UNHCR faces funding crisis in the Caucasus

Press Releases, 7 June 1996

A funding crisis threatens to disrupt important UNHCR programmes for over 1.1 million refugees and displaced people in Georgia and Azerbaijan, and 92,000 people displaced people from Chechnya in the Russian Federation, the agency warned Friday.

Director for Europe John Horekens said that UNHCR now has financial reserves of less than $10,000 for its programmes in Azerbaijan, and less than $20,000 for programmes in Georgia.

The ongoing UNHCR emergency operation for people displaced from Chechnya, and who have fled to the Russian republics of Ingushetia, Daghestan and North Ossetia, has uncommitted reserves of only $252,000 enough, Horekens said, to cover operations through July.

"Unless significant contributions are made in support of these activities, UNHCR will very soon be unable to commit any further funds," Horekens said. "The implications for the people who rely on our aid could be enormous. We once again urgently request governments to dig into their pockets."

Azerbaijan shelters some 230,000 refugees and over 660,000 internally displaced persons, most of them forced to flee as a result of the war in Nagorno-Karabakh. There are 280,000 internally displaced people in Georgia, who were forced to flee homes in the regions of Abkhazia and South Ossetia because of conflicts there. UNHCR has requested US$16 million to cover 1996 operations in both countries. To date it has received US$5.3 million.

"UNHCR's programmes in the southern Caucasus focus on helping these often desperately poor people to become more self-reliant," Horekens said. "We're running projects to improve the shelter of the most vulnerable displaced families, and to increase their capacity to earn a living, by providing seeds and tools and the means to create small businesses. The main impact of these projects is in the Spring. If we don't have the money now, that could mean a year's delay. There's a significant political momentum towards finding solutions to the problems in the region, but it has to be accompanied by concrete humanitarian assistance or the whole process could be hurt. Failure to help will mean more uncertainty and despair, and much less hope for the whole area."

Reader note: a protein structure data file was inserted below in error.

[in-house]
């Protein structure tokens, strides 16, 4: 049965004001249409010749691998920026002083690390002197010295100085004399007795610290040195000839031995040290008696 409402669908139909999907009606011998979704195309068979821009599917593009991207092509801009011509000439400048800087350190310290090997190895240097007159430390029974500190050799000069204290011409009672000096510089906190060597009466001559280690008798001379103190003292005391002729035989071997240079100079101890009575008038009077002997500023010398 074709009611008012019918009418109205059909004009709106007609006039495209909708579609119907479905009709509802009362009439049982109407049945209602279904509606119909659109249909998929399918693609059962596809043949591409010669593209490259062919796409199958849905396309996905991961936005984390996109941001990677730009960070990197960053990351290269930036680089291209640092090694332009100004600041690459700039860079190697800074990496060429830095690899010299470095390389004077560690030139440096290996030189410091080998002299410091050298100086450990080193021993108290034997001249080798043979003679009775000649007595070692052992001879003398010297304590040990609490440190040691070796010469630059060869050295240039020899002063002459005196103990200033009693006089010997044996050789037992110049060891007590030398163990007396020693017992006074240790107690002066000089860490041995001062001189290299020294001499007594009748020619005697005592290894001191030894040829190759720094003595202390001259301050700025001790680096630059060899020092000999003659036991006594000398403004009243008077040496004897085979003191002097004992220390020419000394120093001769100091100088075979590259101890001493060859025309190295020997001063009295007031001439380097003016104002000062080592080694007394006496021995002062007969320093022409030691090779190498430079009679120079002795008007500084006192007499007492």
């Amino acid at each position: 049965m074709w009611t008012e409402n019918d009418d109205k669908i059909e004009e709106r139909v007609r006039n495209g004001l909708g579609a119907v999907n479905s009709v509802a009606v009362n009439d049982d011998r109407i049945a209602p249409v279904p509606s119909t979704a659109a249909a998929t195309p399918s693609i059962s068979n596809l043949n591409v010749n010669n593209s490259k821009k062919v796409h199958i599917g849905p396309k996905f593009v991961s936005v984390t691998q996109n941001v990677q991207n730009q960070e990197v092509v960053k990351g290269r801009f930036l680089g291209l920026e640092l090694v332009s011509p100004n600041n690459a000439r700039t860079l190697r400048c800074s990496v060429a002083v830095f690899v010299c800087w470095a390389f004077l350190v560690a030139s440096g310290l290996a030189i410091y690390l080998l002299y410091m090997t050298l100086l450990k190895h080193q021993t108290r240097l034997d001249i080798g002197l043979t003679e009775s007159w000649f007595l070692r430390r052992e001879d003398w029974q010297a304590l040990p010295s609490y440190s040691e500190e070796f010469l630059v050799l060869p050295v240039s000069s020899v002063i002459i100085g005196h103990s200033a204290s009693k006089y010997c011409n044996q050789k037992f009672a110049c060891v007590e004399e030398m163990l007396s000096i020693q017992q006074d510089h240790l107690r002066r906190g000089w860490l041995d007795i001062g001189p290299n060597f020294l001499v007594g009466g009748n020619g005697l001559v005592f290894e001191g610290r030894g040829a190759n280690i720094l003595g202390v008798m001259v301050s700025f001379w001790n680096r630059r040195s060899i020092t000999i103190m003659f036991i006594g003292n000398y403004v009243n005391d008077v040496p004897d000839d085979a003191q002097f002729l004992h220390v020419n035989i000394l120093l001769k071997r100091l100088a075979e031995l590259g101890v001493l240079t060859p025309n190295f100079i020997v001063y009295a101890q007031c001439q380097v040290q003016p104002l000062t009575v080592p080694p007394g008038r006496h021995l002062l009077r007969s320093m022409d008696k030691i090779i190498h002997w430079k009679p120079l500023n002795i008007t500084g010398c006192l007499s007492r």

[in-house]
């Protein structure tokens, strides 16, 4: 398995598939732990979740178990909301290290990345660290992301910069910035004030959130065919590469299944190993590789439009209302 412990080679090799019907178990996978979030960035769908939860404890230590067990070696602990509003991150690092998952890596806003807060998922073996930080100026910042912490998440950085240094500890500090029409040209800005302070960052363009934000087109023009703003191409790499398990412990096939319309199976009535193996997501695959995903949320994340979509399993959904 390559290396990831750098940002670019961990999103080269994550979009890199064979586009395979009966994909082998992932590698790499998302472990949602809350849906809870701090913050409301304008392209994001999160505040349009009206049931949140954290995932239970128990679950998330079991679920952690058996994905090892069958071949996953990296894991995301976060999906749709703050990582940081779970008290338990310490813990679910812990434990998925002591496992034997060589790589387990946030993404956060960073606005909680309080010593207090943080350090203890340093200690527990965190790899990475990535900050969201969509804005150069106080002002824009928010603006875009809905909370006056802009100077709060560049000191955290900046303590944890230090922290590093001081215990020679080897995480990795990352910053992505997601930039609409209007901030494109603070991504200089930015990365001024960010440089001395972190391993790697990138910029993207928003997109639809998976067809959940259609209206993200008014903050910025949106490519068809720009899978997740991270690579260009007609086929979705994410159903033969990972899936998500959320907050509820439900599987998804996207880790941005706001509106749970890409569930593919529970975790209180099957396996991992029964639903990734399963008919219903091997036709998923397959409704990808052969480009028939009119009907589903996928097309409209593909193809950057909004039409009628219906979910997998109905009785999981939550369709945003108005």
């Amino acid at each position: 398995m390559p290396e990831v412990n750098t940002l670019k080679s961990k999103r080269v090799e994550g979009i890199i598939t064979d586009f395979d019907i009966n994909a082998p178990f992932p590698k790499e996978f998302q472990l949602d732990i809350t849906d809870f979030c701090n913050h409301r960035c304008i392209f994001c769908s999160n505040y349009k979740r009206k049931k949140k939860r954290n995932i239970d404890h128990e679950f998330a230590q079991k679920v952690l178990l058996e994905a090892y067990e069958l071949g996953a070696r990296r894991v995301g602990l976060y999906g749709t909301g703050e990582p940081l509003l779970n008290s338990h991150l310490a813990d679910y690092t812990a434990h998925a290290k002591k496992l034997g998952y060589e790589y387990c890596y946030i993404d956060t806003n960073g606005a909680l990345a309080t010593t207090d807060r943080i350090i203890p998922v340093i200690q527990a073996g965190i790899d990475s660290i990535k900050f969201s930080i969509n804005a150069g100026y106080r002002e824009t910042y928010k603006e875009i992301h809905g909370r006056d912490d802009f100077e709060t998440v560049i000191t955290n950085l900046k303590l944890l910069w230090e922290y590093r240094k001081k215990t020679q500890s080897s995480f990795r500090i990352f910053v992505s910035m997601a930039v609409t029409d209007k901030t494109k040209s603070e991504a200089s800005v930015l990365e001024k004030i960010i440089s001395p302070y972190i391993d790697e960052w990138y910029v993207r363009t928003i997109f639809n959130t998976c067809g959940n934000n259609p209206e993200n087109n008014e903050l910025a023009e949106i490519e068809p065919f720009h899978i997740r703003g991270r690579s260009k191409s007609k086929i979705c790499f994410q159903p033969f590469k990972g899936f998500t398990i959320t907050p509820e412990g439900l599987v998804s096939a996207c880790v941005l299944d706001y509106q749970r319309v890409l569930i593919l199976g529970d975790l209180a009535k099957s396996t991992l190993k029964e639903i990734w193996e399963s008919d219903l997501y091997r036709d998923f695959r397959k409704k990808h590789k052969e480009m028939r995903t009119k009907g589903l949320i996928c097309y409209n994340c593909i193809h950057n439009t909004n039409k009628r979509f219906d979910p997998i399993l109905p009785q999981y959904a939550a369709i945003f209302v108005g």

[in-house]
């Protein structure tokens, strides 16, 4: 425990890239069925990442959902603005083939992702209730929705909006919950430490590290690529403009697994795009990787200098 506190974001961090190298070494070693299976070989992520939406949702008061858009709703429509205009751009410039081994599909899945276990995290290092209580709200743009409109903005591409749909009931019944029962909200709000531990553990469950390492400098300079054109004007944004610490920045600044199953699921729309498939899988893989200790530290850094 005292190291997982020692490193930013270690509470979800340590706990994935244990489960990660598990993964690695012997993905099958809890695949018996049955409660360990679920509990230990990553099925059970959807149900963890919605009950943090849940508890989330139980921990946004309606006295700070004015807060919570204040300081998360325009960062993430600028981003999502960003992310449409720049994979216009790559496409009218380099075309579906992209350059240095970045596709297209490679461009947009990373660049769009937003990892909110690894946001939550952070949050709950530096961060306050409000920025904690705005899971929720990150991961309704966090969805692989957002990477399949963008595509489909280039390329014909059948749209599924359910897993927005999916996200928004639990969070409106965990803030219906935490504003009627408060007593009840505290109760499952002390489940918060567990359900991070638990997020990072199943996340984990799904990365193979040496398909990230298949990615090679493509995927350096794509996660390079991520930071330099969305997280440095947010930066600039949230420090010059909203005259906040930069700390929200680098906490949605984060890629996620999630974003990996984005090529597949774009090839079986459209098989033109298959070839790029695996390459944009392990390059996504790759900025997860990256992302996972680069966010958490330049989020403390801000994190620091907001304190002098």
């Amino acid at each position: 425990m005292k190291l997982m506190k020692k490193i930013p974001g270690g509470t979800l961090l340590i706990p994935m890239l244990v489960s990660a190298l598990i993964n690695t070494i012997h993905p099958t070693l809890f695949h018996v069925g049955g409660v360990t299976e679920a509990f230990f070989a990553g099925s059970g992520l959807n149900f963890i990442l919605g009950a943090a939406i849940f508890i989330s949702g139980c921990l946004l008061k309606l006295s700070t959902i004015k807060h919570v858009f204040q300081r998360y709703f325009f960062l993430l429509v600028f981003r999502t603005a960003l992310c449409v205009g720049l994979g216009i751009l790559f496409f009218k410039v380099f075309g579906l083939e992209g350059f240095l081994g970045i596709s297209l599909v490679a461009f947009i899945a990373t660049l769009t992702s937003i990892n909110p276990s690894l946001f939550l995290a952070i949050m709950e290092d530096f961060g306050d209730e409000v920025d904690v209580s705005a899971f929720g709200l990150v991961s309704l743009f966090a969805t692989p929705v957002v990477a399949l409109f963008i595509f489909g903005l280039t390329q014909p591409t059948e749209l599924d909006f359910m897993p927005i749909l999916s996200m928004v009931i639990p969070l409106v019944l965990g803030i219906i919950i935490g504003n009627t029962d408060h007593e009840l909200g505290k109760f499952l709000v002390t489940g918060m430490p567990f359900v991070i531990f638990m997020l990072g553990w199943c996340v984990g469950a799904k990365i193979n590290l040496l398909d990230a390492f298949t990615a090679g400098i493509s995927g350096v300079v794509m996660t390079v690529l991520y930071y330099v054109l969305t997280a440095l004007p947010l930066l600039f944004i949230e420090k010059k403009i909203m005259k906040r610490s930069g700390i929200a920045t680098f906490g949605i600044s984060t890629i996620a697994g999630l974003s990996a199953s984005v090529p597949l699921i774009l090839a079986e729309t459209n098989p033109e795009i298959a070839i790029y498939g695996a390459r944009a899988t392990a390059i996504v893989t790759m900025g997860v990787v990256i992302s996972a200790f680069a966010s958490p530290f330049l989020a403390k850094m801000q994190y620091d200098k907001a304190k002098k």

UNHCR also faces acute funding difficulties for its programme to help some 92,000 people who have fled the ongoing crisis in Chechnya (Russian Federation) for refuge in the Russian republics of Daghestan, Ingushetia and North Ossetia. An appeal for US$6.5 million to cover UNHCR's 1996 programmes has so far yielded only US$1.5 million, Horekens said.

"At this point we can no longer enter into agreements with implementing partners to provide services, because we simply do not have the funds to cover them," Horekens added. "Our need is urgent. We could see non-governmental organizations leaving this zone, because of the security difficulties and because we can't promise them resources. That would be disastrous. We badly need non-governmental organizations to be present on the ground."

UNHCR's aid to displaced families from Chechnya includes basic household equipment, plastic sheeting for shelter, medical kits, clothing, bedding, hygiene kits and other domestic items. Prefabricated buildings are under construction for shelter, and water, sanitation and heating projects are being implemented. Community services have been provided to the displaced persons, and schools set up. UNHCR has also supplied equipment and logistical assistance to local migration services.

On 30-31 May, UNHCR and other agencies jointly organized a conference on displacement and migration in the Commonwealth of Independent States. There, participants agreed to boost the capacity of CIS countries to manage movements of people more effectively, and with less suffering. "UNHCR's programmes in Azerbaijan, Georgia and the region around Chechnya fall squarely within the orientations that were agreed upon at that conference," said Horekens.